Nonhereditary angioedema is less frequently caused by more serious underlying conditions or diseases including:

  • Bacterial or viral infections leading to diseases such as hepatitis
  • Cancer, such as lymphoma or leukemia
  • Systemic lupus erythematosus (disorder in which the body attacks its own healthy cells and tissues)
  • Thyroid conditions

What are the risk factors for angioedema?

A number of factors increase the risk of developing angioedema. Not all people with risk factors will get angioedema. Risk factors for angioedema include:

  • Allergies
  • Personal or family history of angioedema
  • Underlying disorder such as lupus, lymphoma, or thyroid disease

    Reducing your risk of angioedema

    Angioedema is most frequently the result of an allergic reaction. Therefore, avoiding known allergens is the best way to reduce your risk of developing angioedema.

    Treatments

    How is angioedema treated?

    Angioedema is typically not a serious condition and will usually resolve on its own without treatment. If severe enough to cause breathing difficulties, hospitalization and respiratory support are necessary.

    Treatment options for angioedema

    Treatment options for angioedema include:

    • Administration of antihistamines (either over-the-counter or prescription, depending on the severity of your angioedema)

    • Administration of corticosteroids to decrease inflammation

    • Administration of epinephrine (adrenaline) for severe reactions

    • Application of a cool, wet cloth to the affected areas

    Long-term treatment for angioedema

    Depending on the specific cause of your angioedema, you may be able to control the frequency and severity of your angioedema episodes by participating in long-term treatment plans including:

    • Going through desensitization therapy, which involves taking increasing doses of medication

    • Taking a nightly low dose of an antihistamine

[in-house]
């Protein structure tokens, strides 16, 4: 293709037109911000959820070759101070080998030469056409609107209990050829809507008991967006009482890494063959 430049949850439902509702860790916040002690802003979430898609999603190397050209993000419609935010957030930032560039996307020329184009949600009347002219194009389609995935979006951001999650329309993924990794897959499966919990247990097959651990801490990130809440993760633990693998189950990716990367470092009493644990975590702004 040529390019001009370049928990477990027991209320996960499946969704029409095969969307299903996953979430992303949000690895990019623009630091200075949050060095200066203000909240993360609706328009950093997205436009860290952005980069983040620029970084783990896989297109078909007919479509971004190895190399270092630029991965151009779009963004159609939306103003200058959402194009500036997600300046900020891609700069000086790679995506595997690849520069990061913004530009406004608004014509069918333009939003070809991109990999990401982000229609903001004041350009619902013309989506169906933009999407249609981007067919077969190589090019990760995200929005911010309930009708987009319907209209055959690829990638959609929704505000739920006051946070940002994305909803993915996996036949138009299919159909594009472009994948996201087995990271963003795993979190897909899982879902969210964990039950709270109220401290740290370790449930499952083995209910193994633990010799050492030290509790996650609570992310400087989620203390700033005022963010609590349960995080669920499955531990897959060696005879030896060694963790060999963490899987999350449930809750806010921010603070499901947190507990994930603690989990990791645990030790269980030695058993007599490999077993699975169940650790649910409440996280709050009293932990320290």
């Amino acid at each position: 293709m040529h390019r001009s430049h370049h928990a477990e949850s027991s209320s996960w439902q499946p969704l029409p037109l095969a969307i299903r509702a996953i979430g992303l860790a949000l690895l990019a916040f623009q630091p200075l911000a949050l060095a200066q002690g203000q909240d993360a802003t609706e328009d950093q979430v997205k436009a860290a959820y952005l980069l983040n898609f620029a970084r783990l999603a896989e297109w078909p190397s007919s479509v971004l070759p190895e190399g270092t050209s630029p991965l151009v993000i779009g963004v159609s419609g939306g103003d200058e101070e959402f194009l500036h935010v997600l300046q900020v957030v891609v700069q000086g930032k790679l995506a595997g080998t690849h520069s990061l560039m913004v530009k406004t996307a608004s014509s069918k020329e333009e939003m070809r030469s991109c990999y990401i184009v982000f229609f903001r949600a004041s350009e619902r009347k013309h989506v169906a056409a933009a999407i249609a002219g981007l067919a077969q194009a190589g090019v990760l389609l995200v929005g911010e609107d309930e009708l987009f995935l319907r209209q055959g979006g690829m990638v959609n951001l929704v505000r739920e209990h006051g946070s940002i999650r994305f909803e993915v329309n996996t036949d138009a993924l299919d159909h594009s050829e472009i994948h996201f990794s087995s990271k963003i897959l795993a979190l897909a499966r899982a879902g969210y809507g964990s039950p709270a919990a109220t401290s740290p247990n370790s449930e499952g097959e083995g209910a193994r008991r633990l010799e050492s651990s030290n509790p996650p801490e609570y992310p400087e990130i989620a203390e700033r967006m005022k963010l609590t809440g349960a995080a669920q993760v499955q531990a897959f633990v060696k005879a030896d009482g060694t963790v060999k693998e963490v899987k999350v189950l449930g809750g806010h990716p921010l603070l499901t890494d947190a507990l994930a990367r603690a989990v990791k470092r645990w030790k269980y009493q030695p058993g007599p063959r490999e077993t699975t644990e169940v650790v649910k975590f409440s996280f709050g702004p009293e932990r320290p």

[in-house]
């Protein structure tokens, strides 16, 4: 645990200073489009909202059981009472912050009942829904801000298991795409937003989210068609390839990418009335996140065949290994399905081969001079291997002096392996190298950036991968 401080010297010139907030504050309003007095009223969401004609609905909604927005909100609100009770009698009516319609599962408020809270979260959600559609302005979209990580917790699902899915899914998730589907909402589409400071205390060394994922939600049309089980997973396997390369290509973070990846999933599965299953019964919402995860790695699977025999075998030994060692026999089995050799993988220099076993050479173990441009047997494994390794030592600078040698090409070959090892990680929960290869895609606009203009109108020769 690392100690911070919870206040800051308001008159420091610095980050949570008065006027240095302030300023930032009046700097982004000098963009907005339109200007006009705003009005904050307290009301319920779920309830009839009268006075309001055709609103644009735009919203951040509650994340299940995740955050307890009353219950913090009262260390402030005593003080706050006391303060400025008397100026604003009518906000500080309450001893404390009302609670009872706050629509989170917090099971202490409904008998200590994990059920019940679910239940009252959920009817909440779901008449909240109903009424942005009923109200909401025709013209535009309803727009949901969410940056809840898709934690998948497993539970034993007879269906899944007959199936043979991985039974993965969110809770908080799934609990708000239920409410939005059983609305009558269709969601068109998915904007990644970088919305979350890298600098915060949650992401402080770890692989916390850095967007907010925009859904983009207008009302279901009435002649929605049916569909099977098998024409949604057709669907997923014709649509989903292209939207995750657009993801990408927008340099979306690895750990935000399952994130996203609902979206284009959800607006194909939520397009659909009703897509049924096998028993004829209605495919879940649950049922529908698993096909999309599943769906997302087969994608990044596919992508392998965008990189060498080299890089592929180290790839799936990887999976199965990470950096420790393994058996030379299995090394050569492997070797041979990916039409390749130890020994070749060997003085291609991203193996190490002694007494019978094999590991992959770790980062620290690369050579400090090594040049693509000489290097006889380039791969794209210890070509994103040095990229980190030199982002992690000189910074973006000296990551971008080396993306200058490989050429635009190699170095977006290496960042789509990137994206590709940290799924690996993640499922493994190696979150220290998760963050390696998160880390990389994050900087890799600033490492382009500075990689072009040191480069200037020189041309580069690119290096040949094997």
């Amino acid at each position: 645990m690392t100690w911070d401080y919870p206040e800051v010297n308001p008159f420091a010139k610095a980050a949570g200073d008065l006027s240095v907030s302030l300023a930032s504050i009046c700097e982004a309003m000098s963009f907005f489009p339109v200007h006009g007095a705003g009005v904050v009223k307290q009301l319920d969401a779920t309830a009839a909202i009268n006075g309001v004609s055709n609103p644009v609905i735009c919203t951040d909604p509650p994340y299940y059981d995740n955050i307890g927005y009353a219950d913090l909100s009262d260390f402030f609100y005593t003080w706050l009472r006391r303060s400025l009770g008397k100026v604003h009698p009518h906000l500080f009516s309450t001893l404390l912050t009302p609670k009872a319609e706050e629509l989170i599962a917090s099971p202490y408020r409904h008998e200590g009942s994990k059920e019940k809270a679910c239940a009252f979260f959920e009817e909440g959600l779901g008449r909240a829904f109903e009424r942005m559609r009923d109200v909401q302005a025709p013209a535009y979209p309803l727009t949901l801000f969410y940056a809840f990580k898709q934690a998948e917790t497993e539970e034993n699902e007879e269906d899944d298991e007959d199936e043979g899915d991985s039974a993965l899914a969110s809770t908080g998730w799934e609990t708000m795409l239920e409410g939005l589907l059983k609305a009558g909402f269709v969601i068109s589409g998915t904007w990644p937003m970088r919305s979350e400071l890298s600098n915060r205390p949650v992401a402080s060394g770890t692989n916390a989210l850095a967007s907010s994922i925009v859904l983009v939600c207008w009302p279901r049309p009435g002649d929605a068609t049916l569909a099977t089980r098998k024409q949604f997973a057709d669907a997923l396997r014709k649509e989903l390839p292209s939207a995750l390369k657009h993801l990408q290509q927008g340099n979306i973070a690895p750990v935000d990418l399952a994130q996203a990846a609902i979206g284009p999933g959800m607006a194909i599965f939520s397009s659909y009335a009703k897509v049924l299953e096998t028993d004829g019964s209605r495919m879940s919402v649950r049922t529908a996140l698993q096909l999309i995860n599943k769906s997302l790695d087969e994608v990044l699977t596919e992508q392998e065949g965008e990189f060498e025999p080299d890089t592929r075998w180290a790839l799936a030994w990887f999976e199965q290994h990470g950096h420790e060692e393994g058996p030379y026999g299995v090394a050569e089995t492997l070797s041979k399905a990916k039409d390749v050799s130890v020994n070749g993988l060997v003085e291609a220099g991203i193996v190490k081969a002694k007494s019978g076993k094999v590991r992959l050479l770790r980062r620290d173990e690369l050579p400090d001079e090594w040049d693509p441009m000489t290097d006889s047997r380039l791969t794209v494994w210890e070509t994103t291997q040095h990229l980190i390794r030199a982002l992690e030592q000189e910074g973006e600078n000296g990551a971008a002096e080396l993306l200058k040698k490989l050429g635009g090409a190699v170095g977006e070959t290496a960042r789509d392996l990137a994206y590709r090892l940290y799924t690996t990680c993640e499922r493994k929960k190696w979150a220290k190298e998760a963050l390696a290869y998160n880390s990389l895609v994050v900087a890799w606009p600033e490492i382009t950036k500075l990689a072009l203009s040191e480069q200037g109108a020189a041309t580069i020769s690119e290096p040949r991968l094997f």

What are the potential complications of angioedema?

    Although it may be a mild condition, it is possible for persistent or severe angioedema to lead to severe and life-threatening complications. Additionally, hereditary angioedema typically produces more severe episodes than allergic angioedema, which may also lead to complications. Therefore, it is important for you to seek medical consultation if your angioedema is persistent or severe in order to identify the underlying cause. Once the underlying cause is determined, you can help minimize your risk of serious complications by following the treatment plan you and your health care professional design specifically for you. Complications of angioedema include:

    • Anaphylaxis (life-threatening allergic reaction)

    • Difficulty breathing

    • Unconsciousness and coma

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    Medical Reviewer: William C. Lloyd III, MD, FACS
    Last Review Date: 2019 Jan 4
    1. Angioedema. PubMed Health, a service of the NLM from the NIH. http://www.ncbi.nlm.nih.gov/pubmedhealth/PMH0001849/.
    2. Allergic reactions: Tips to remember. American Academy of Allergy, Asthma & Immunology. http://www.aaaai.org/patients/publicedmat/tips/whatisallergicreaction.stm.
    3. Kaplan AP, Greaves MW. Angioedema. J Am Acad Dermatol 2005; 53:373.